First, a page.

Given the entrenched nature of certain perceptions of Poe [Harris alludes here to the consensus view that Poe was purely an aesthetician, unconcerned with practical affairs] and his work, specific objections should be addressed at the outset. One is that if Poe means to address problems of social organization, cosmology is an oblique way to do so... [but] cosmology is always about the construction, revision, and legitimation of social order. (46)
Unfortunately for Monists, Dualists make up an overwhelming percentage of the citizenry. Poe is dumped in the pre-established and easily-ignorable "etherealist heap," and thinkers like Marx are thought to be entirely free of theological concerns (as if re-establishing the principles of Justice could take place without a corresponding redefinition of G-d).
What I want to emphasize is the overwhelmingness of the Dualist position. The Dualist camp includes both hardline Democrats and hardline Republicans, devout Evangelicals and committed atheists. Against such an established orthodoxy, thinking in the manner of a Monist -- and ultimately speaking as a Monist -- is not only difficult, it is dangerous. It is important to point out here that most nominally religious people are not Monists. They go to church on Sunday, and work the rest of the week in the real world; or they responsibly differentiate between a literalist interpretation and a "reform" or contemporary interpretation. John Wesley made this point very clearly:
And so say all the world, the men who know not God, of all that are of Paul's religion: of every one who is so a follower of him as he was of Christ. It is true, there is a sort of religion, nay, and it is called Christianity too, which may be practised without any such Imputation, which is generally allowed to be consistent with common sense, --that is, a religion of form, a round of outward duties, performed in a decent, regular manner. You may add orthodoxy thereto, a system of right opinions, yea, and some quantity of heathen morality; and yet not many will pronounce, that "much religion hath made you mad." But if you aim at the religion of the heart, if you talk of "righteousness, and peace, and joy in the Holy Ghost," then it will not be long before your sentence is passed, "Thou art beside thyself."
We know how it ended for Jesus. Same story for 8th century Persian mystic, Al-Hallaj, who was crucified for eliminating the conceptual differences between himself and G-d. As William James points out in his chapter on "Mysticism" in Varieties of Religious Experience, the mystical/Monistic way of thinking surfaces occasionally in all cultures, and leads inevitably to a disintegration of the differentiating consciousness ("The mind is a cleaver," if you remember Thoreau's way of putting it). Look at what happened to Paul when he said too much in front of Festus:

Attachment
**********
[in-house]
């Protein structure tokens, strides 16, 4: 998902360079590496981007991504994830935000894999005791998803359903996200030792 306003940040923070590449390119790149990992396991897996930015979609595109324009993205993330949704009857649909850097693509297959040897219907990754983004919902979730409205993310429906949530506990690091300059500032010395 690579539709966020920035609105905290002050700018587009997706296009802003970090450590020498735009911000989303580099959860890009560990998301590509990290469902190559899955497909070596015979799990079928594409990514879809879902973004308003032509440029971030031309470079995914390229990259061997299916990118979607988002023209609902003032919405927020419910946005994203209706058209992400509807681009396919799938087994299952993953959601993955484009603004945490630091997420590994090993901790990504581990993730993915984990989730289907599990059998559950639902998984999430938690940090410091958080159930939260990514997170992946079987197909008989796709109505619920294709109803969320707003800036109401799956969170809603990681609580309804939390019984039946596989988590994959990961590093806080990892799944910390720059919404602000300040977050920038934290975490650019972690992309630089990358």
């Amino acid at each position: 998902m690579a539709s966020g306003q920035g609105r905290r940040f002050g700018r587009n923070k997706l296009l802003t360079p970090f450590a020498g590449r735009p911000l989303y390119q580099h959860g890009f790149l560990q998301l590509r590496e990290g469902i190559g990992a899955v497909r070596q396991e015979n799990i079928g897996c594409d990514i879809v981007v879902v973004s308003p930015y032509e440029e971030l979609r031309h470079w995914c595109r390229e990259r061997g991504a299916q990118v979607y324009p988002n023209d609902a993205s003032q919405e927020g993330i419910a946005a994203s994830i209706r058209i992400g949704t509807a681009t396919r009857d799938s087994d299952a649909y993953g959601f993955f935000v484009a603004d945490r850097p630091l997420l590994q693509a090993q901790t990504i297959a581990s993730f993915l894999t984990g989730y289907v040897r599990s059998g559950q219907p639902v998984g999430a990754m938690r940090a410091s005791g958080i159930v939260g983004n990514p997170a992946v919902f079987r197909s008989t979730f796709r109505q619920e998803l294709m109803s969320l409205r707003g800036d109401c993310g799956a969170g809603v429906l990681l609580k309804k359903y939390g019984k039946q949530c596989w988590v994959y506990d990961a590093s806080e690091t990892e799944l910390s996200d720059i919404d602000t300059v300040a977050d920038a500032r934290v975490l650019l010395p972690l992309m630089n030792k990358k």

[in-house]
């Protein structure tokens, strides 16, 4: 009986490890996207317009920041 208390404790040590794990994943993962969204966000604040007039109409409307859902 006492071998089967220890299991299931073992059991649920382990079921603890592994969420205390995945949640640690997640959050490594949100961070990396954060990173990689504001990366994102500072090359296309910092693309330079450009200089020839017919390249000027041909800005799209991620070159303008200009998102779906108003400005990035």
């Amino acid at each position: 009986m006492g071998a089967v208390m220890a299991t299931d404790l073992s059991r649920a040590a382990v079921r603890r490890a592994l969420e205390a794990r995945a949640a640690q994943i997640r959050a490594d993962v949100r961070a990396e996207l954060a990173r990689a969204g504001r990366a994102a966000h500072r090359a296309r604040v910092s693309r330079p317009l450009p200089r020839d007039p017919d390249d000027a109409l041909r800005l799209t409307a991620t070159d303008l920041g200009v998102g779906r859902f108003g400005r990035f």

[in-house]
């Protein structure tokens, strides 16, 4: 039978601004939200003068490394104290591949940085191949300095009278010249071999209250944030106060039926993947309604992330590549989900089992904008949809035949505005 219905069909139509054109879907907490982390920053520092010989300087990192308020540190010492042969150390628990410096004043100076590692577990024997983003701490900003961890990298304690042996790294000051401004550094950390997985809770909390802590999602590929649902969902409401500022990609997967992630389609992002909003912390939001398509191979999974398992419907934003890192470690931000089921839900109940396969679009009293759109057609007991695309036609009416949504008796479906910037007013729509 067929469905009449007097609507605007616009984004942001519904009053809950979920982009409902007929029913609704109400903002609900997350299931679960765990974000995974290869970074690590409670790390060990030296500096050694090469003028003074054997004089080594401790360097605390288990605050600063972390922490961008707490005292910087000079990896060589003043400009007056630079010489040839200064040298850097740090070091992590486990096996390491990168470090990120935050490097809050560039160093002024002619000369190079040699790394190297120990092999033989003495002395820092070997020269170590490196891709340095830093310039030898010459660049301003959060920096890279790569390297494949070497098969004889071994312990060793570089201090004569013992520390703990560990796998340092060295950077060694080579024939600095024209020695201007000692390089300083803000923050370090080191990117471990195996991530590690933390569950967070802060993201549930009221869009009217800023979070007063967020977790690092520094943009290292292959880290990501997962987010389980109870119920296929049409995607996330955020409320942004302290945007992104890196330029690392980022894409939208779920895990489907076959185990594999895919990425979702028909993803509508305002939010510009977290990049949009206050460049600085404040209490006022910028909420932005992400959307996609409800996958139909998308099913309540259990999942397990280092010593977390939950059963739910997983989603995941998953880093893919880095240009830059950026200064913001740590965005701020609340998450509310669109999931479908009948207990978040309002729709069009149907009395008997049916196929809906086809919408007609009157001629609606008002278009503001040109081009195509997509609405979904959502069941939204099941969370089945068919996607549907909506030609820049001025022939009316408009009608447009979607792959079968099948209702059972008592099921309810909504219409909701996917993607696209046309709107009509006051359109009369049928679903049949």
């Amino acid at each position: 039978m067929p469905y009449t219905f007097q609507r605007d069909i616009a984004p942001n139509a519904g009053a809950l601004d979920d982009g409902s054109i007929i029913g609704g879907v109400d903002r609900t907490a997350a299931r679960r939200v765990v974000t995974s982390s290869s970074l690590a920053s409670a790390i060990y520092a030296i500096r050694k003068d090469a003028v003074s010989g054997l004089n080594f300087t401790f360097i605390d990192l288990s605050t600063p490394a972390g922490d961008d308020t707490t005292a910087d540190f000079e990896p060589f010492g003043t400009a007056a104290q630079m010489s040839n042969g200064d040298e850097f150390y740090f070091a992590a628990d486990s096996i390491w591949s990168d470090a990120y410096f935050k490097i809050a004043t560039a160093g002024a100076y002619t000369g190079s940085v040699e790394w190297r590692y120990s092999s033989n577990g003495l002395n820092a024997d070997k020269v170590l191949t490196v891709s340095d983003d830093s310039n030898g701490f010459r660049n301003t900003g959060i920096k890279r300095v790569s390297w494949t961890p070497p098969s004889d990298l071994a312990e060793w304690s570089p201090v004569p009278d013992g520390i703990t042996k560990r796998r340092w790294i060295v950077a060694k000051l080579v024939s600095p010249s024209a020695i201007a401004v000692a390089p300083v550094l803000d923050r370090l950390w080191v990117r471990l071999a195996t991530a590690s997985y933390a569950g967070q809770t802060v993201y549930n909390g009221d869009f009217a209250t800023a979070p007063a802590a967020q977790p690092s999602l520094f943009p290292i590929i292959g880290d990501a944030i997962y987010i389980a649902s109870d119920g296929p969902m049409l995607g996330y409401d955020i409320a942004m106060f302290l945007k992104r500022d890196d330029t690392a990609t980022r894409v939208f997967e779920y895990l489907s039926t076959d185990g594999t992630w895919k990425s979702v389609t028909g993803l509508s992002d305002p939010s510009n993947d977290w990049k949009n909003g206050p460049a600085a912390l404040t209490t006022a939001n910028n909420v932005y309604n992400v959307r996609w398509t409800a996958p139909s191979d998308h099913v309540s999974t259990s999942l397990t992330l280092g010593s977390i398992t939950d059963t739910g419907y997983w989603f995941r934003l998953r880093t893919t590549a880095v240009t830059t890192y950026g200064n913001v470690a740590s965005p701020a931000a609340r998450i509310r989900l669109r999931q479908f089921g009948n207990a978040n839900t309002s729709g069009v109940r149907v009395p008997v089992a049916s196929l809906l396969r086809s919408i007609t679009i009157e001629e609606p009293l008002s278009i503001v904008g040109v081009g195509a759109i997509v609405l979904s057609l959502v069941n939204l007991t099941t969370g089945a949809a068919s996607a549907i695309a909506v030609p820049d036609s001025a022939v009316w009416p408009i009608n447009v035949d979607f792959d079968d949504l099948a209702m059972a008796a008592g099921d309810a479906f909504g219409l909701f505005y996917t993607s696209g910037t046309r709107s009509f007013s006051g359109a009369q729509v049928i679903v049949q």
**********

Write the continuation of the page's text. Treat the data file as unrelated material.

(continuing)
I have had God's help to this very day, and so I stand here and testify to small and great alike... At this point Festus interrupted Paul's defense. "You are out of your mind, Paul!" he shouted. "Your great learning is driving you insane." "I am not insane, most excellent Festus," Paul replied. "What I am saying is true and reasonable." (Acts 26)
Here a related point arises: there seems to be some connection between the Monistic way of thinking and what Festus calls "great learning." Consider Socrates. Consider Lao Tzu. Consider Plotinus. Consider Meister Eckart and Julian of Norwich. Consider Emmanuel Swedenborg and Ralph Waldo Emerson. Each monistic thinker is the product of considerably great learning... gaining this vision of the One, a vision that William James declared to be the single connecting bond between all mystical experience, seems to be the product of intense study. Here's how Socrates puts it:
And so, Glaucon, I said, we have at last arrived at the hymn of dialectic. This is that strain which is of the intellect only, but which the faculty of sight will nevertheless be found to imitate; for sight, as you may remember, was imagined by us after a while to behold the real animals and stars, and last of all the sun himself. And so with dialectic; when a person starts on the discovery of the absolute by the light of reason only, and without any assistance of sense, and perseveres until by pure intelligence he arrives at the perception of the absolute good, he at last finds himself at the end of the intellectual world... (Bk. 7 emphasis added)
And "Oh, by the way," Socrates should have added, "his contemporaries will think him mad, and seek to put him in a psyche-ward if he insists on trying to communicate his vision of the absolute good. If he's very unlucky, they'll make him drink hemlock."
I don't have much to add, other than to say: "I'm sure glad I'm not a Monist! That would be a tough life..." and maybe, additionally: "We should be more compassionate, perhaps we should even listen better, to the people we describe as insane." Maybe I have one more little saying to add: "If you've never been accused, seriously, of talking crazy -- if you've never disconcerted people by your speech -- chances are you haven't been speaking the Monistic vision."
Back to dualism tomorrow: I've been meaning to get to a discussion of the defintions of death (within this context of Monism and Dualism), but this post is already bloated.